Cuba

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WorldCaribbeanMiddle AmericaGreater AntillesCuba

An online cruising guide for yachts sailing to Cuba

Cuba
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Map
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Flag
Capital Havana
Language Spanish
Currency Cuban Peso (CUP)
Time zone CST (UTC−5) , DST: CDT (UTC−4)
Calling code +53

Cuba is the largest Caribbean island, between the Caribbean Sea and the North Atlantic Ocean. It lies 145 km (90 miles) south of Key West, Florida, between the Cayman Islands and the Bahamas, to the west of Haiti, and northwest of Jamaica.

There are two main island groups to explore along the southern shore of Cuba. Your sailing area from the two main bases, Cienfuegos or Trinidad incorporates the Canarreos Archipelago and the Juventud Islands or Jardines de la Reina Archipelago.

The full background and history of Cuba is best observed on Wikipedia

Cruising in the region

The Cuban people welcome outsiders with open arms, and although Customs and Immigration are slow they are generally more welcoming than most.

Charts

Source
Chart Number - Chart Name
Chart Number - Chart Name
Source
Chart Number - Chart Name

Weather

The local climate is tropical, though moderated by trade winds. In general (with local variations), there is a drier season from November to April, and a rainier season from May to October. The average temperature is 21 °C in January and 27 °C in July. Cuba lies in the path of hurricanes, and these destructive storms are most common in September and October.

Sources of weather forecasting:

Passages

List popular passages/routes, timing, etc.

Islands

Special Navigation Notes

Any navigation notes here.

Communication

Add here VHF channel for coastguard, harbor masters. etc.

Also see World Cruiser's Nets


Navigation

Add any navigation notes such approaches, dangers etc here. If this section does not apply remove it.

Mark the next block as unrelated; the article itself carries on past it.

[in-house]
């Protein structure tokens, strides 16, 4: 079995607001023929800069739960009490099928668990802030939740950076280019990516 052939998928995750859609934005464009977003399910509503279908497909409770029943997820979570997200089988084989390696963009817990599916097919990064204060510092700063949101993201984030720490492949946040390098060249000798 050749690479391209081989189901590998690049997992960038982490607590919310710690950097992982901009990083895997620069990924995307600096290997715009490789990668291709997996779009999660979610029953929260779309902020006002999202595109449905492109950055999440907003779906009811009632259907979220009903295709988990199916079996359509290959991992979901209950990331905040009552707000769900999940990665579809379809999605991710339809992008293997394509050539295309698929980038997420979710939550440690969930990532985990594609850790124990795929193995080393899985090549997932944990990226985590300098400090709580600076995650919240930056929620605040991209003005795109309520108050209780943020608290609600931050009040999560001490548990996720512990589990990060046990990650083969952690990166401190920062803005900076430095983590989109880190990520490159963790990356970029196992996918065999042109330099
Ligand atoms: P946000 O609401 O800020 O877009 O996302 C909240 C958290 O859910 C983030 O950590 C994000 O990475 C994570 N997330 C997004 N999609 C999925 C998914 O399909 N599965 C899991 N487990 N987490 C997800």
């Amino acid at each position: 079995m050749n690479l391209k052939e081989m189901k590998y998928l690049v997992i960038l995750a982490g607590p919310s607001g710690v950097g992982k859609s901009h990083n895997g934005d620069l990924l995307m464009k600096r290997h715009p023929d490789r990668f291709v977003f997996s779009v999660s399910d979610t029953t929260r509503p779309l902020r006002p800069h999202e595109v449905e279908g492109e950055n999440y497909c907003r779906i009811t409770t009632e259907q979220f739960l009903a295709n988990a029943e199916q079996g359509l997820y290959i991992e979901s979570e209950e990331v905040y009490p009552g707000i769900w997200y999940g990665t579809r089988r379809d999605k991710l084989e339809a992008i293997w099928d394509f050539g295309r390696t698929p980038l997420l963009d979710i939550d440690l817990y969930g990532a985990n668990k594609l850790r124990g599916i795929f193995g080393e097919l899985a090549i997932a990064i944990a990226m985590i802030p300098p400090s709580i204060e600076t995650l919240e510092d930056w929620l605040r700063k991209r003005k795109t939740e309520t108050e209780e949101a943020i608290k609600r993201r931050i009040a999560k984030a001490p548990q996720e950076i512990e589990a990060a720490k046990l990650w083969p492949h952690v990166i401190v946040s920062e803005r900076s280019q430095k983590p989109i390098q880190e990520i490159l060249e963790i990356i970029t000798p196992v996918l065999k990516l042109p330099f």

Entrance

  • Private vessels may enter at Hemingway Marina in Havana or Acua Marina in Varadero. There are no visa requirements. Expect to hand out several $10 bills to facilitate your entry.

Immigration, Visas & Customs

Immigration

A tourist visa card (visada tarjeta del turista) is necessary for arrivals from most nations. This visa, which is really little more than a piece of paper on which you list your vital statistics, costs between 15-25 CUC (or 15-25 Euro), depending on where purchased. It is usually valid for 30 days and can be extended once for another 30 days at any immigration office in Cuba - beyond this you would need a pretty good reason. Canadians are the exception, getting 90 days on arrival and can apply for a 90 day extension. Your passport needs to be valid at least six months past the end of your planned return.

Regular visitors who renew their 30 day visa are eligible to depart the country (to any destination) and return immediately enjoying a further 60 days (30 days plus a 30 day extension). You are only allowed two consecutive stays in this manner.

Citizens of Antigua and Barbuda (28 days), Barbados (28 days), Benin, Bosnia and Herzegovina, CIS (except Ukraine and Uzbekistan), Dominica, Grenada (60 days), Liechtenstein (90 days), Macedonia, Malaysia (90 days), Mongolia, Montenegro (90 days), Namibia, Singapore, Slovakia, Saint Kitts & Nevis, Saint Lucia, Saint Vincent and the Grenadines, Serbia (90 days), Turkmenistan who can stay 30 days without visa.